A function of sets f:f : \mathbb{R} \to \mathbb{R} is called a smooth function if, coinductively:

  1. the derivative dfdx:\frac{d f}{d x} : \mathbb{R} \to \mathbb{R} exists;

  2. and is itself a smooth function.

We write C ()SetC^\infty(\mathbb{R}) \in Set for the set of all smooth functions on \mathbb{R}.


The superscript “ {}^\infty” in “C ()C^\infty(\mathbb{R})” refers to the order of the derivatives that exist for smooth functions. More generally for kk \in \mathbb{N} one writes C k()C^k(\mathbb{R}) for the set of kk-fold differentiable functions on \mathbb{R}. These will however not play much of a role for our discussion here.


For nn \in \mathbb{N}, the Cartesian space n\mathbb{R}^n is the set

n={(x 1,,x n)|x i} \mathbb{R}^n = \{ (x^1 , \cdots, x^{n}) | x^i \in \mathbb{R} \}

of nn-tuples of real numbers. For 1kn1 \leq k \leq n write

i k: n i^k : \mathbb{R} \to \mathbb{R}^n

for the function such that i k(x)=(0,,0,x,0,,0)i^k(x) = (0, \cdots, 0,x,0,\cdots,0) is the tuple whose kkth entry is xx and all whose other entries are 00 \in \mathbb{R}; and write

𝕡 k: n \mathbb{p}^k : \mathbb{R}^n \to \mathbb{R}

for the function such that p k(x 1,,x n)=x kp^k(x^1, \cdots, x^n) = x^k.

A homomorphism of Cartesian spaces is a smooth function

f: n 1 n 2, f : \mathbb{R}^{n_1} \to \mathbb{R}^{n_2} \,,

hence a function f: n 1 n 2f : \mathbb{R}^{n_1} \to \mathbb{R}^{n_2} such that all partial derivatives exist and are continuous (…).


Regarding n\mathbb{R}^n as an \mathbb{R}-vector space, every linear function n 1 n 2\mathbb{R}^{n_1} \to \mathbb{R}^{n_2} is in particular a smooth function.


But a homomorphism of Cartesian spaces in def. 2 is not required to be a linear map. We do not regard the Cartesian spaces here as vector spaces.


A smooth function f: n 1 n 2f : \mathbb{R}^{n_1} \to \mathbb{R}^{n_2} is called a diffeomorphism if there exists another smooth function n 2 n 1\mathbb{R}^{n_2} \to \mathbb{R}^{n_1} such that the underlying functions of sets are inverse to each other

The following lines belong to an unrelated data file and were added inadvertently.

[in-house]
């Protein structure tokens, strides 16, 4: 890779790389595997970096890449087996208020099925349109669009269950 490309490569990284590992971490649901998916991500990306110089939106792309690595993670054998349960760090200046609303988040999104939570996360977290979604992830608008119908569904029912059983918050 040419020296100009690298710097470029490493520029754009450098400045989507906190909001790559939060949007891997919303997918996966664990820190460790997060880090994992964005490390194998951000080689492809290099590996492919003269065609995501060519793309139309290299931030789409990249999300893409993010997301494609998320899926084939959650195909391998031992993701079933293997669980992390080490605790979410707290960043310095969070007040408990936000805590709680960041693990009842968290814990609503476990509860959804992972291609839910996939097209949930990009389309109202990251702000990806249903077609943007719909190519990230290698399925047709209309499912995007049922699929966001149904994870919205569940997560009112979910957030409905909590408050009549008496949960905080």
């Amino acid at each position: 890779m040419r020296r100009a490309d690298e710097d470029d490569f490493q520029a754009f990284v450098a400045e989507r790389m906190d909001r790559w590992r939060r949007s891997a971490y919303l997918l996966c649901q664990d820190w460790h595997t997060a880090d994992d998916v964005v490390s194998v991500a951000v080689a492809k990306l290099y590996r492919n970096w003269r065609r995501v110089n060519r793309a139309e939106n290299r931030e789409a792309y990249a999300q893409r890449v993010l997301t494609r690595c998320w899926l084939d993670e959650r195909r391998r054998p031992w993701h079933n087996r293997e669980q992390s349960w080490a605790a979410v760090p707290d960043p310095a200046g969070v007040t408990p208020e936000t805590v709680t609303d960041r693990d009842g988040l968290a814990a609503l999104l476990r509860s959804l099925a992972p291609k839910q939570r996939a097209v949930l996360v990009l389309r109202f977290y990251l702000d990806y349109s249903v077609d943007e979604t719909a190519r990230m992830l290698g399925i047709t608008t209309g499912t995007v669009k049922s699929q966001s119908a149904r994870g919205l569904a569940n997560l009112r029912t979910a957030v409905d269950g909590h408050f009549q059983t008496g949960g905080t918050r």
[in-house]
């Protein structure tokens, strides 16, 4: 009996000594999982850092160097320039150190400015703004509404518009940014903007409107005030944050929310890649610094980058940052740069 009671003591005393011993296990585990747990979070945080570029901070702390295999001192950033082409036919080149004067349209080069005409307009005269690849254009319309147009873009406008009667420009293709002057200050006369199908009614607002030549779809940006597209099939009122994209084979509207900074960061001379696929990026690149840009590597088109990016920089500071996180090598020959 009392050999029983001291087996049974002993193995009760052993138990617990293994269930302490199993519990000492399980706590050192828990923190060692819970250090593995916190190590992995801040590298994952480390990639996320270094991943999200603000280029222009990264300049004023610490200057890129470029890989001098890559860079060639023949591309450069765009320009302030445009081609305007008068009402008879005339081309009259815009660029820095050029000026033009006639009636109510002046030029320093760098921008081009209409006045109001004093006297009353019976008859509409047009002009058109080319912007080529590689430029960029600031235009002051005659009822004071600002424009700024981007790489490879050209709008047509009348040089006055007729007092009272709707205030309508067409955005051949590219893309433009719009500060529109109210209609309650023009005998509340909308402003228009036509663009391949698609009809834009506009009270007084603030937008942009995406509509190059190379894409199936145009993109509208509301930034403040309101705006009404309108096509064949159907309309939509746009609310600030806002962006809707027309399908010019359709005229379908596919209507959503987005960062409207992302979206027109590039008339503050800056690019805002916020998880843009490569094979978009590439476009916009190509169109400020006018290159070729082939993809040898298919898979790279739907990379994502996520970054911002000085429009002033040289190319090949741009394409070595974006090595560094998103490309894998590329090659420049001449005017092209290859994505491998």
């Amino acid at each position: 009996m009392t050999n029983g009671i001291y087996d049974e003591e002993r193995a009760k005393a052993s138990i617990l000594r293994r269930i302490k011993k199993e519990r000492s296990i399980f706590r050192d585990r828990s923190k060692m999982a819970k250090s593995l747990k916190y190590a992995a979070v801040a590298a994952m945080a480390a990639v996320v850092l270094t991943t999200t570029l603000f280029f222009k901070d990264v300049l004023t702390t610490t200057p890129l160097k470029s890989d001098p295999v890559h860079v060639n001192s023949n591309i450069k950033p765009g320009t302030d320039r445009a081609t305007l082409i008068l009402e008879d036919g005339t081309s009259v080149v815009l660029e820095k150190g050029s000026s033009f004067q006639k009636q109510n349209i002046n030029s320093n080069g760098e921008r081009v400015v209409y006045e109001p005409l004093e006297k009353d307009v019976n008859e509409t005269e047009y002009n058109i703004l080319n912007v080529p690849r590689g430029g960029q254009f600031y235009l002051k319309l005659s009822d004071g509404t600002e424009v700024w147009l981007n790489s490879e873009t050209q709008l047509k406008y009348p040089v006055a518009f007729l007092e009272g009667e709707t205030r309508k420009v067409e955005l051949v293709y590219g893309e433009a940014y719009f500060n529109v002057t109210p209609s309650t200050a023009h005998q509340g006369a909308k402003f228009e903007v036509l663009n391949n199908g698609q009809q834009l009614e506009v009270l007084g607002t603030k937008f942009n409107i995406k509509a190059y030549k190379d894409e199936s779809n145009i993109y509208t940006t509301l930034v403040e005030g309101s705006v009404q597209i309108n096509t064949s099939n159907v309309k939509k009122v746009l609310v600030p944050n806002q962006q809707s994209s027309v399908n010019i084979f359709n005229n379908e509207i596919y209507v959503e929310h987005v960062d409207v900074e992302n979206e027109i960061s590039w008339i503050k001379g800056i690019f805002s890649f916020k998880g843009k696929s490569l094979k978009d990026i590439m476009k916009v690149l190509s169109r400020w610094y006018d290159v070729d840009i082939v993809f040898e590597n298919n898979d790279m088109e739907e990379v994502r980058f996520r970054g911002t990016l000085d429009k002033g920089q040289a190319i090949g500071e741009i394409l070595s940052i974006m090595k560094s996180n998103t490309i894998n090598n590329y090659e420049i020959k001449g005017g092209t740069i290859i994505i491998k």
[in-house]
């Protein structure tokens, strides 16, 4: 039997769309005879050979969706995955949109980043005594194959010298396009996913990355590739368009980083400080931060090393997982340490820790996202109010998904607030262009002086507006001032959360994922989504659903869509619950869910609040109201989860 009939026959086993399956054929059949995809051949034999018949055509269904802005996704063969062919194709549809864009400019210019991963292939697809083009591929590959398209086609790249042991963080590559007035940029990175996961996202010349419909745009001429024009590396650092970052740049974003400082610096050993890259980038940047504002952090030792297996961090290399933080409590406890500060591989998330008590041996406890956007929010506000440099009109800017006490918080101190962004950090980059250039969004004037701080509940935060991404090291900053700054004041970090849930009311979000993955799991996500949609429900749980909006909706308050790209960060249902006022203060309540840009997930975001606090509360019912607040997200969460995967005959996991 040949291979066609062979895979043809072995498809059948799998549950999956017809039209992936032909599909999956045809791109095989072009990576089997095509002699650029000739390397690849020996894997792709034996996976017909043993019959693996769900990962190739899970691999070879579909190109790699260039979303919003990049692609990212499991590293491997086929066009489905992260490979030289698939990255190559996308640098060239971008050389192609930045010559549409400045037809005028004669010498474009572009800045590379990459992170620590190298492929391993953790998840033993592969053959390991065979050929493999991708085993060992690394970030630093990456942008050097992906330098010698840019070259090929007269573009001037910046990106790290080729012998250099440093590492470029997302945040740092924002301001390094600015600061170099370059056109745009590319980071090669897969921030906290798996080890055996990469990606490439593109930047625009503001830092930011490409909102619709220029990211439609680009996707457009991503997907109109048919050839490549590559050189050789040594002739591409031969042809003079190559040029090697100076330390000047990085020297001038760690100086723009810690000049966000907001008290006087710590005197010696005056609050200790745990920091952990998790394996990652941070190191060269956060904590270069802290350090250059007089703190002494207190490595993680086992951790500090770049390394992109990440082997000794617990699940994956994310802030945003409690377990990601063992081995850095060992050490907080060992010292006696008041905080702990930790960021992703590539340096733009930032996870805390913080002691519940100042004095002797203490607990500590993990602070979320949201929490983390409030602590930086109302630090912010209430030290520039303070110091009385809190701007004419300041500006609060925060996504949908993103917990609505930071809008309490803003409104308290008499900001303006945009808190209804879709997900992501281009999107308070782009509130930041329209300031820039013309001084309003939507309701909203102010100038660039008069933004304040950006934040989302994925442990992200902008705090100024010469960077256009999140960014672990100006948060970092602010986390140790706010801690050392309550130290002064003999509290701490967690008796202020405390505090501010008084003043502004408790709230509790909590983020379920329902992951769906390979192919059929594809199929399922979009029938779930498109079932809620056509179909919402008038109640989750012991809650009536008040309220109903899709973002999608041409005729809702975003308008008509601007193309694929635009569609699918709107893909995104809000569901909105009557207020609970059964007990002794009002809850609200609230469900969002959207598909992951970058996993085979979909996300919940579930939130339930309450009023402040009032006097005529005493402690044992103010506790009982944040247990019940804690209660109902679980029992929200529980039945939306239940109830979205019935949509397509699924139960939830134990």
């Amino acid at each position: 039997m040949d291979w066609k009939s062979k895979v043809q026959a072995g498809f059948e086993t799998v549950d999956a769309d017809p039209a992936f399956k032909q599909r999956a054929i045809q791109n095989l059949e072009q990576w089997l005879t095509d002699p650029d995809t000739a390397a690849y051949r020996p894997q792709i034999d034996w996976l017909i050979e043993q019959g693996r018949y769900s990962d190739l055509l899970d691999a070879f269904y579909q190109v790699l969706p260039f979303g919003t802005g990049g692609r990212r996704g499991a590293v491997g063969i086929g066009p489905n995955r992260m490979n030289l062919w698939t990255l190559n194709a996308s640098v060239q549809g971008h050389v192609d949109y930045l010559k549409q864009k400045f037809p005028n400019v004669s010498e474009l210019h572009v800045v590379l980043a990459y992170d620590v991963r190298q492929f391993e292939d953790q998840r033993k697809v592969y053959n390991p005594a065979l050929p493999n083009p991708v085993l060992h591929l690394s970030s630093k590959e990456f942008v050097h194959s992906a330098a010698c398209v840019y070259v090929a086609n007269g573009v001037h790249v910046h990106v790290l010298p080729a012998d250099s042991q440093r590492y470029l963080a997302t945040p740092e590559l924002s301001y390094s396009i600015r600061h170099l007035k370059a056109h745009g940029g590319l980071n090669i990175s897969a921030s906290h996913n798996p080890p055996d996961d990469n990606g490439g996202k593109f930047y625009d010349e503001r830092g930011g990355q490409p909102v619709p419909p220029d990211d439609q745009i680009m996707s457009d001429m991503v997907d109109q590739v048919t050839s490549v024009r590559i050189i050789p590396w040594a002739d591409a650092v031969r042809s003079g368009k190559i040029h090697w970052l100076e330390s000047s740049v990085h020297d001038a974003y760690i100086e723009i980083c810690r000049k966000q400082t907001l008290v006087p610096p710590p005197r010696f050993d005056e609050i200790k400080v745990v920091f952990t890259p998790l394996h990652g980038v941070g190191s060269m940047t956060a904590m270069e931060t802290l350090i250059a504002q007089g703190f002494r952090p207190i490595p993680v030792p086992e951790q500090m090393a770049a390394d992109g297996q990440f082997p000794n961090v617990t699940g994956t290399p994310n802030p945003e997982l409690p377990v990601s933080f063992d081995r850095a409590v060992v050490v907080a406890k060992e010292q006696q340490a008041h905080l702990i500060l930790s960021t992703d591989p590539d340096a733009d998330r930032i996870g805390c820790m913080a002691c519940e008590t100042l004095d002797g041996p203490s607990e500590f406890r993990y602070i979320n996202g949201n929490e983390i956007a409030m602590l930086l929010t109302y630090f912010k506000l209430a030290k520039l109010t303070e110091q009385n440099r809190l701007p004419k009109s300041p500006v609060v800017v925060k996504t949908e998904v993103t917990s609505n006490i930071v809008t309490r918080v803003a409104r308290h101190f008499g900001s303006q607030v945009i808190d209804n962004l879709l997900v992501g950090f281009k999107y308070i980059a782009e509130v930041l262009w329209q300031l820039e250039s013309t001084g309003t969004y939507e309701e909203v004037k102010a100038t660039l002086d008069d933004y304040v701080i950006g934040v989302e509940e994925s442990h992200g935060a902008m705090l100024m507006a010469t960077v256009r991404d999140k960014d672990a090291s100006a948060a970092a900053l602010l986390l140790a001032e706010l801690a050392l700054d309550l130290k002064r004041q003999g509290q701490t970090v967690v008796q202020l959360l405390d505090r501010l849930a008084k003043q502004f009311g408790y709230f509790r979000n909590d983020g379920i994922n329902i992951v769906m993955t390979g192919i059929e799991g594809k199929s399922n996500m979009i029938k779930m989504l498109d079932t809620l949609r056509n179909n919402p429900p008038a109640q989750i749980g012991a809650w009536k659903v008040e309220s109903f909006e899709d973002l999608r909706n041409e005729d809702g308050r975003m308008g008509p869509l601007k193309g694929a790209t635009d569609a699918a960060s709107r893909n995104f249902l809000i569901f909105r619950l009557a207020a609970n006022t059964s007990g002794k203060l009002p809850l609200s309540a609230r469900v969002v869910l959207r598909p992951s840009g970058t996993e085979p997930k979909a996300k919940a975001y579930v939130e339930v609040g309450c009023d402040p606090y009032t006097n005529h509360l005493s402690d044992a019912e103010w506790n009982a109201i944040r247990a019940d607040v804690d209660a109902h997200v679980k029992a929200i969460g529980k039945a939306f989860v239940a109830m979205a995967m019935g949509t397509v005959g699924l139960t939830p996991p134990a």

fg=id f \circ g = id


gf=id. g \circ f = id \,.

There exists a diffeomorphism n 1 n 2\mathbb{R}^{n_1} \to \mathbb{R}^{n_2} precisely if n 1=n 2n_1 = n_2.


We will also say equivalently that

  1. a Cartesian space n\mathbb{R}^n is an abstract coordinate system;

  2. a smooth function n 1 n 2\mathbb{R}^{n_1} \to \mathbb{R}^{n_2} is an abstract coordinate transformation;

  3. the function p k: np^k : \mathbb{R}^{n} \to \mathbb{R} is the kkth coordinate of the coordinate system n\mathbb{R}^n. We will also write this function as x k: nx^k : \mathbb{R}^{n} \to \mathbb{R}.

  4. for f: n 1 n 2f : \mathbb{R}^{n_1} \to \mathbb{R}^{n_2} a smooth function, and 1kn 21 \leq k \leq n_2 we write

    1. f kp kff^k \coloneqq p^k\circ f

    2. (f 1,,f n)f(f^1, \cdots, f^n) \coloneqq f.


It follows with this notation that

id n=(x 1,,x n): n n. id_{\mathbb{R}^n} = (x^1, \cdots, x^n) : \mathbb{R}^n \to \mathbb{R}^n \,.

Hence an abstract coordinate transformation

f: n 1 n 2 f : \mathbb{R}^{n_1} \to \mathbb{R}^{n_2}

may equivalently be written as the tuple

(f 1(x 1,,x n 1),,f n 2(x 1,,x n 1)). \left( f^1 \left( x^1, \cdots, x^{n_1} \right) , \cdots, f^{n_2}\left( x^1, \cdots, x^{n_1} \right) \right) \,.

The magic properties of smooth functions

Below we encounter generalizations of ordinary differential geometry that include explicit “infinitesimals” in the guise of infinitesimally thickened points, as well as “super-graded infinitesimals”, in the guise of superpoints (necessary for the description of fermion fields such as the Dirac field). As we discuss below, these structures are naturally incorporated into differential geometry in just the same way as Grothendieck introduced them into algebraic geometry (in the guise of “formal schemes”), namely in terms of formally dual rings of functions with nilpotent ideals. That this also works well for differential geometry rests on the following three basic but important properties, which say that smooth functions behave “more algebraically” than their definition might superficially suggest:


(the three magic algebraic properties of differential geometry)

  1. embedding of Cartesian spaces into formal duals of R-algebras

    For XX and YY two Cartesian spaces, the smooth functions f:XYf \colon X \longrightarrow Y between them (def. \ref{CartesianSpacesAndSmoothFunctionsBetweenThem}) are in natural bijection with their induced algebra homomorphisms C (X)f *C (Y)C^\infty(X) \overset{f^\ast}{\longrightarrow} C^\infty(Y) (example \ref{AlgebraOfSmoothFunctionsOnCartesianSpaces}), so that one may equivalently handle Cartesian spaces entirely via their \mathbb{R}-algebras of smooth functions.

    Stated more abstractly, this means equivalently that the functor C ()C^\infty(-) that sends a smooth manifold XX to its \mathbb{R}-algebra C (X)C^\infty(X) of smooth functions (example \ref{AlgebraOfSmoothFunctionsOnCartesianSpaces}) is a fully faithful functor: